CHANCES are when you think of French car-maker Renault, the model that springs to mind is the peppy and lightweight Clio hatchback.
Sure, an argument can be made for the likes of the Megane, Koleos, Alpine A110 (the old one, not the new), 4CV or 5 Turbo, but the Clio wins out in our mind due to its sheer global popularity.
This year, however, another chapter is added to the Clio story, with the fifth-generation version revealed ahead of an Australian launch expected in late 2019 or early 2020.
Shown ahead of its public unveiling at the Geneva motor show in March, the new Clio will move to a new platform with cutting-edge technologies after the outgoing version began to feel a bit stale after seven years in production.
Now built on the CMF-B platform, which has been developed in conjunction with Alliance partner Nissan, the new-generation Clio will be the first vehicle to feature the architecture.
Other vehicles expected to spin off the platform include the new Nissan Micra, Renault Captur small SUV and maybe even the Mitsubishi Mirage.
For the Clio, though, the new platform changeover actually means a 14mm shorter overall length – now 4039mm – and up to a 30mm lower ride height for a squatter stance.
However, thanks to clever packaging, the new-generation Clio is actually roomier inside for all occupants, while boot capacity also rises from 300 litres to 391L.
Also part of the new architecture is the move to a hybrid powertrain – the first of 12 models from Renault to gain an electrified option – but no details, including whether it will come to Australia, are yet to be made available.
Renault is also touting autonomous technologies, but again the French brand is choosing to remain mum on particulars, but expect to see a boost in safety gear such as autonomous emergency braking, lane-keep assist and maybe even self-parking manoeuvrability.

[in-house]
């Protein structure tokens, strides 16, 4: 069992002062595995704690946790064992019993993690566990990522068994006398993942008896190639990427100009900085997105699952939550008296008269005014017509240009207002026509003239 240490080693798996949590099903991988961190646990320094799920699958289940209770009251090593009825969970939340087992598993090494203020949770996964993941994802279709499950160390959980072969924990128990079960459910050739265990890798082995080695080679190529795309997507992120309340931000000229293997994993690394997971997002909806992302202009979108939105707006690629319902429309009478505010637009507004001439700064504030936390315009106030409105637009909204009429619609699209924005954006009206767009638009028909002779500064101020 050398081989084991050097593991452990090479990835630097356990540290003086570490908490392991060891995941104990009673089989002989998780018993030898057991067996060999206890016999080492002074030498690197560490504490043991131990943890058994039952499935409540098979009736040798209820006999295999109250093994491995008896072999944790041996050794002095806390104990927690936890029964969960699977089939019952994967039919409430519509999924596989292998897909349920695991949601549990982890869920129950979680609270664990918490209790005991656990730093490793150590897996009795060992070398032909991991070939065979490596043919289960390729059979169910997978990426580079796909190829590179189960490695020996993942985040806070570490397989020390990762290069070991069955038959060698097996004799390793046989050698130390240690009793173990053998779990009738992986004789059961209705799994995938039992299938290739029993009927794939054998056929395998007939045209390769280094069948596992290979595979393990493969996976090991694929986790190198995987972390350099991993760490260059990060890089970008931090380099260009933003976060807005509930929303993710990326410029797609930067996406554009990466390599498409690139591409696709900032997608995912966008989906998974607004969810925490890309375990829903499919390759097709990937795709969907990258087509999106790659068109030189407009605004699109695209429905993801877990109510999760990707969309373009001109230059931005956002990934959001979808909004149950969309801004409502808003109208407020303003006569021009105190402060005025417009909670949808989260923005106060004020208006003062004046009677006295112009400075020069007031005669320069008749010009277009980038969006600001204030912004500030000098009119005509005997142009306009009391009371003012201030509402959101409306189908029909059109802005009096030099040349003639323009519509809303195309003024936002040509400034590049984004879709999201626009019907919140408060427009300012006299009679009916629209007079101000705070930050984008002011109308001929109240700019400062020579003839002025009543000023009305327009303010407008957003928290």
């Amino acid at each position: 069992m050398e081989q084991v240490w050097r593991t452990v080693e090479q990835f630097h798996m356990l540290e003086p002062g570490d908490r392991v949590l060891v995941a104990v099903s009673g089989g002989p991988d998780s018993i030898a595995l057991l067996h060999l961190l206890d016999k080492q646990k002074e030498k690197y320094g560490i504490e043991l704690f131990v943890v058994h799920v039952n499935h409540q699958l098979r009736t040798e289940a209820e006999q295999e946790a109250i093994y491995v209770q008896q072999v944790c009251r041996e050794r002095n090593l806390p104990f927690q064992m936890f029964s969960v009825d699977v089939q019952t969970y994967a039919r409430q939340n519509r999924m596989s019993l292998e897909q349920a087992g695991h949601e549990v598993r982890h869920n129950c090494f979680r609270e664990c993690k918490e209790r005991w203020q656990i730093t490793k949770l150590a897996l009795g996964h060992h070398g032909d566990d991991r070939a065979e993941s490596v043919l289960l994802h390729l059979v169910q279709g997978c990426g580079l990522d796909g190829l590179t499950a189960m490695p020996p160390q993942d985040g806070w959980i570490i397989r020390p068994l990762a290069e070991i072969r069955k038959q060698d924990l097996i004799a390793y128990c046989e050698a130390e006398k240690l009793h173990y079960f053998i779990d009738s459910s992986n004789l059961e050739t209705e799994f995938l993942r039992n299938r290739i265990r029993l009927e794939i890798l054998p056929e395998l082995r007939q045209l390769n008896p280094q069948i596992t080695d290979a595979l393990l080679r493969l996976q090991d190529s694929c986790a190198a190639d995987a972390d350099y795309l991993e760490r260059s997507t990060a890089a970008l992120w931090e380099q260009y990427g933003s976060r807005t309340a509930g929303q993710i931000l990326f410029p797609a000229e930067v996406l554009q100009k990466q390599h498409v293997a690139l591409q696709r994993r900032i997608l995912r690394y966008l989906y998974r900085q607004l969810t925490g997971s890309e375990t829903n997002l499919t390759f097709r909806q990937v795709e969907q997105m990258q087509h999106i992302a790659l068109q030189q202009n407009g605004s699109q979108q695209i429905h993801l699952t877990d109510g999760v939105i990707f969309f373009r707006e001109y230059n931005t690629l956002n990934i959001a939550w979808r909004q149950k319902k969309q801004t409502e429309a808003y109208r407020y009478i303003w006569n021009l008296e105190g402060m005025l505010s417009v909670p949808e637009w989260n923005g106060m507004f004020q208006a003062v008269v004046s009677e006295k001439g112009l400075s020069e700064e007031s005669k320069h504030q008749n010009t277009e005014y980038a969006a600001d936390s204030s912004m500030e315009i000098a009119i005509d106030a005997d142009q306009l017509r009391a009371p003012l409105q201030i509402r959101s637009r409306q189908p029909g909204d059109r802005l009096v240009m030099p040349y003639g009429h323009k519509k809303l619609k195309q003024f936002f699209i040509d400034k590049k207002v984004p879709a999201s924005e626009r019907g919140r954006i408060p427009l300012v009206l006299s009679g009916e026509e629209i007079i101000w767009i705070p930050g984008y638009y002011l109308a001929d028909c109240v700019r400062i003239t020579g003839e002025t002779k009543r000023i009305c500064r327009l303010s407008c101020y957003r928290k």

Outside, the new-gen Clio can be distinguished by its larger front grille, sharper front bumper, LED headlights and C-shaped tail-lights.
Step inside the cabin and keen-eyed fans will spot a new 9.3-inch portrait touchscreen infotainment system, as well as a more ergonomic interior, upmarket materials and a 7.0- or 10.0-inch digital instrument cluster.
Exact powertrain details are yet to be revealed, but expect some carryover engines such as the 66kW/135Nm 0.9-litre three cylinder and 88kW/190Nm 1.2-litre turbocharged unit.
Given its Captur sibling has just been updated with a new 110kW/250Nm 1.3-litre turbo-petrol engine, expect to see that unit migrate to the Clio.
Like with all generations of Clio, expect to see a high-performance flagship pop-up sometime in the future, which could also bring back the peppy 147kW/260Nm 1.6-litre turbo-petrol engine of the current RS 200.
Having been in production from 2012 until now, the fourth-generation Clio was a huge hit for the French brand and continued the nameplate’s strong dynamic character.
Zippy, crisp and genuinely fun, the previous Clio made a strong case for the best handling light hatch on the market, but was sadly let down when its top-spec RS variants were relegated to a dual-clutch automatic transmission only. Boo!
However, the third-generation Clio, available from 2005-2012, featured an RS grade available with a proper manual gearbox, and featured a naturally aspirated 2.0-litre engine producing as much as 150kW/215Nm.
The most iconic hot Clio however, is likely the second-generation-based RS V6, which could output as much as 188kW/300Nm from a 3.0-litre bent-six engine. Yep, a mid-engined, rear-drive French light hatch actually existed, talk about niche!
The model that started it all, however, was the original Clio of 1990 – which replaced the Renault 5 model – and was topped by a Williams-badged version due to the brand’s Formula One tie-up at the time.
Renault’s diminutive Clio has come a long way in the last 29 years, but if the new version can remain true to its roots and deliver on its promise of an agile and fun-to-steer light hatch, it should have no problem replicating its predecessor’s success.